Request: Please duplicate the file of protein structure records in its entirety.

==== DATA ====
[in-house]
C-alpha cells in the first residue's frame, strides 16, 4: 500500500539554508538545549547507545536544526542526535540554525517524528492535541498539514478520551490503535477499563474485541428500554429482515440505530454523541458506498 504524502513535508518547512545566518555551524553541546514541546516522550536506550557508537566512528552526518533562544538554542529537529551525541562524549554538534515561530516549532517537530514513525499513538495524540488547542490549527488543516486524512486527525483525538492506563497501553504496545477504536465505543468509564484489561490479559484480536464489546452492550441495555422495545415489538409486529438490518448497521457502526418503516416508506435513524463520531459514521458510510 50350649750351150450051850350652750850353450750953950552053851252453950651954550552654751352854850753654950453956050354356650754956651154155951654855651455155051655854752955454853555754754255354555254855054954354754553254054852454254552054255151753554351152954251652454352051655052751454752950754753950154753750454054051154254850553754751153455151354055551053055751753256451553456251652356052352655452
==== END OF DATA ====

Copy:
[in-house]
C-alpha cells in the first residue's frame, strides 16, 4: 500500500539554508538545549547507545536544526542526535540554525517524528492535541498539514478520551490503535477499563474485541428500554429482515440505530454523541458506498 504524502513535508518547512545566518555551524553541546514541546516522550536506550557508537566512528552526518533562544538554542529537529551525541562524549554538534515561530516549532517537530514513525499513538495524540488547542490549527488543516486524512486527525483525538492506563497501553504496545477504536465505543468509564484489561490479559484480536464489546452492550441495555422495545415489538409486529438490518448497521457502526418503516416508506435513524463520531459514521458510510 50350649750351150450051850350652750850353450750953950552053851252453950651954550552654751352854850753654950453956050354356650754956651154155951654855651455155051655854752955454853555754754255354555254855054954354754553254054852454254552054255151753554351152954251652454352051655052751454752950754753950154753750454054051154254850553754751153455151354055551053055751753256451553456251652356052352655452